Staunton, March 9 – Like numerous Russian leaders before him – and, it must be said, not just Russian ones – Vladimir Putin approaches non-Christian religions through a lens defined by his understanding of Christian churches, extrapolating to the former concepts from the latter that are either inappropriate or insulting.
This pattern is perhaps most widespread and even notorious in the way in which the Kremlin leader approaches Islam, insisting on hierarchies in a faith where they do not canonically exist and imposing centralized control on issues of doctrine over the faithful who by definition are extraordinarily diverse.
The latest example of Putin’s failure to understand Buddhism, a failure that has religious and political consequences for the Buddhists of the Russian Federation and their relations with each other and with other Buddhists in the world involves his new year’s greetings to the Buddhists as one of the four traditional religions of Russia.
In a commentary on Portal-Credo, Vlad Medvedev points out there are two problems with what Putin has done: On the one hand, “in Buddhism there is no New Year’s holiday as such.” And on the other, what Putin has done is to insist on a Buryat understanding of that holiday as the model for all Buddhists in Russia (portal-credo.ru/site/?act=comment&id=2182).
The idea of a new year holiday is common among northern Buddhists who descend from Tibetan Buddhism but not for others. Among Russian Buddhists, the Buryats mark it with what they call “the white month” following the first new moon of the lunar year. It was marked by them in tsarist times but suppressed under the Soviets.
With perestroika, the commemoration of this White Month resumed in Kalmykia, Buryatia and Tuva and then began to be celebrated as well throughout Siberia wherever Buddhist peoples lived. But what Putin has marked is only done in the way that he mentions in Buryatia. No other Buddhist people does the same.
But what Putin wants is that all Russian Buddhists align themselves with what is a uniquely Buryat holiday because under Russian law, “the Buddhist Traditional Sangkha of Russia is officially recognized as the representative of Buddhism and Buddhists of all Russia just as the Russian Orthodox Church of the Moscow Patriarchate is for Orthodox.”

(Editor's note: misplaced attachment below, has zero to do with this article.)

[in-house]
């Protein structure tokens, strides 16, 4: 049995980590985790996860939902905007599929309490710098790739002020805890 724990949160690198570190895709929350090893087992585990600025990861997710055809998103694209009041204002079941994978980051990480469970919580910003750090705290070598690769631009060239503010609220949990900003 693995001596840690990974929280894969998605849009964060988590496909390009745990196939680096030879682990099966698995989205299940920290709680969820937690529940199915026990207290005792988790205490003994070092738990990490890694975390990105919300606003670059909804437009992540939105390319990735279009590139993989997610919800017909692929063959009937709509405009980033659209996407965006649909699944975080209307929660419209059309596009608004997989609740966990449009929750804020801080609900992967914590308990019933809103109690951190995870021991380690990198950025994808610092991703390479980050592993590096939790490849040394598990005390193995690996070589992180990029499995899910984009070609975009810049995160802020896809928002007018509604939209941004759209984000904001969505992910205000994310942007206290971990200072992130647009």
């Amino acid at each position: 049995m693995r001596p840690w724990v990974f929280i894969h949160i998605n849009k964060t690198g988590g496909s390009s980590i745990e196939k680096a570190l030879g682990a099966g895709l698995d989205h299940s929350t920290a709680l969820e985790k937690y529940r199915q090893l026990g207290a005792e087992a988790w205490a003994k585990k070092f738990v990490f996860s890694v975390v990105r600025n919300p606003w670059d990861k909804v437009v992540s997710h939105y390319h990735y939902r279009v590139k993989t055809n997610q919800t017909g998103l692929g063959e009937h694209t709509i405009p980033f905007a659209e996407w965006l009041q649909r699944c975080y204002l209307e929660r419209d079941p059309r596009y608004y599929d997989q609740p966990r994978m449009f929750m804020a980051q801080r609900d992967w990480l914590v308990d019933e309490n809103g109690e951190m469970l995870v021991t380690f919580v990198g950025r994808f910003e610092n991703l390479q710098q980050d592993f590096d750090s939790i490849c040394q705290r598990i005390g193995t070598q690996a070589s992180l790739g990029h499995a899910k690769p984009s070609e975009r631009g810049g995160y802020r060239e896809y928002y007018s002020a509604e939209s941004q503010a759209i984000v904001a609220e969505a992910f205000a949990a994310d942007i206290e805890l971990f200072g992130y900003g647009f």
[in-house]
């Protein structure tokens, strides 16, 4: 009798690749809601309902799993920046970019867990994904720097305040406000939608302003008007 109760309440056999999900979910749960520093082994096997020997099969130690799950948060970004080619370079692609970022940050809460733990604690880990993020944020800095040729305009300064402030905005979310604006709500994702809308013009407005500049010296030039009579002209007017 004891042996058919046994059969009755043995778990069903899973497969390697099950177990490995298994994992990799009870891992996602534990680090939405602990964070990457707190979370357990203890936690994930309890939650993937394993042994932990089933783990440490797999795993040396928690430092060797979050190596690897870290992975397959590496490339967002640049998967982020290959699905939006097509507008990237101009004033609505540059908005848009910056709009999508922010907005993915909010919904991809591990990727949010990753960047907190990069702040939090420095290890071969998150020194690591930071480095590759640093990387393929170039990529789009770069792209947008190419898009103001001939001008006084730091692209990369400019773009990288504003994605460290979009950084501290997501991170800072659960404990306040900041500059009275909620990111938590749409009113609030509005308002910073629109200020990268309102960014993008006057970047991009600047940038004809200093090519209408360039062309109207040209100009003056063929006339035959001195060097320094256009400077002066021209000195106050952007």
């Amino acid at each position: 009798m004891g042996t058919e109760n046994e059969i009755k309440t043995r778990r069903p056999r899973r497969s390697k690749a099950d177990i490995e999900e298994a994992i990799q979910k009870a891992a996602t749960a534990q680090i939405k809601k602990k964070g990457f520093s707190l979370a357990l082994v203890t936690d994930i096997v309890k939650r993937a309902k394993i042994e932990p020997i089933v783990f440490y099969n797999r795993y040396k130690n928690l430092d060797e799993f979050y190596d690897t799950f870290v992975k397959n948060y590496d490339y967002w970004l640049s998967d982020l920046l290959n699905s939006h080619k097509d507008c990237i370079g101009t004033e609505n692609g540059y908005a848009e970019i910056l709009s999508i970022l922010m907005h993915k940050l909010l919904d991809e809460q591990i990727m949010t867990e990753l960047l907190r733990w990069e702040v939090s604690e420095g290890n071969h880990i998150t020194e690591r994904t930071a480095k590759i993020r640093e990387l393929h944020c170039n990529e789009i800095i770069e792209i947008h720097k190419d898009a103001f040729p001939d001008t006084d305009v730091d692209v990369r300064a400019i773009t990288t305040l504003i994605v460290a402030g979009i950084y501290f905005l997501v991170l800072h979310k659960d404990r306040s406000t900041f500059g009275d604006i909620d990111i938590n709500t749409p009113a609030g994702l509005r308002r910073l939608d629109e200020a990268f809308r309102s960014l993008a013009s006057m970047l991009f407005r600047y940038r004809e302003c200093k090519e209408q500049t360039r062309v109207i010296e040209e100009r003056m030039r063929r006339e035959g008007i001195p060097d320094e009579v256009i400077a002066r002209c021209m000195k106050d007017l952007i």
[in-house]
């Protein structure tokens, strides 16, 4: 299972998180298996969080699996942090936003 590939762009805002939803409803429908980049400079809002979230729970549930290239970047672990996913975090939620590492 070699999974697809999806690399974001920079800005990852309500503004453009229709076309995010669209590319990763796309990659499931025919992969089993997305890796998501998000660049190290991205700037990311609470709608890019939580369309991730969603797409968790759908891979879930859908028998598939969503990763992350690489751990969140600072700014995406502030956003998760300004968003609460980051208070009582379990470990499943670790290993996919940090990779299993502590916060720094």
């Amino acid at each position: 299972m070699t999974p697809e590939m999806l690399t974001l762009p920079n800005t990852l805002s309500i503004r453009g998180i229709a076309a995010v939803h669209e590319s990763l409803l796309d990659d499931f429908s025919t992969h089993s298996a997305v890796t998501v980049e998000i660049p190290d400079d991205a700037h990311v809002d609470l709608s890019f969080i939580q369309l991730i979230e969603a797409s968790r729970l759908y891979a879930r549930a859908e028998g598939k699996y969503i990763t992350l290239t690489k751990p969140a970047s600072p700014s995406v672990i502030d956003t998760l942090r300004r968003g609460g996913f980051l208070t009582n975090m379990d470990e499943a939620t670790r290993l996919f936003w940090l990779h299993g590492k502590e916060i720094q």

The Sangkha is the successor of the Central Spiritual Directorate of Buddhists which was set up in the USSR in 1946. Its right to supervise all Buddhists in Russia has been challenged several times since 1991, but the Kremlin has backed it against all comers just as it has backed the ROC MP.
In return, the leadership of the Sangkha has been slavishly loyal to Moscow and to Putin personally, elevating the Kremlin leader above the Dalai Lama and showing little interest in anything Putin doesn’t want interest shown in. Indeed, its top man says that the Sangkha views all other variants of Buddhism in the same way the ROC MP does Pentecostals.
Not surprisingly, however, this slavish obedience has only won the support of the Kremlin but not of all other Buddhists, many of whom now look to non-Buryat sources of inspiration and leadership. Perhaps worse: It hasn’t even won the Buryat Buddhists a shrine in Moscow despite constant promises by the Russian regime that they’ll get one.
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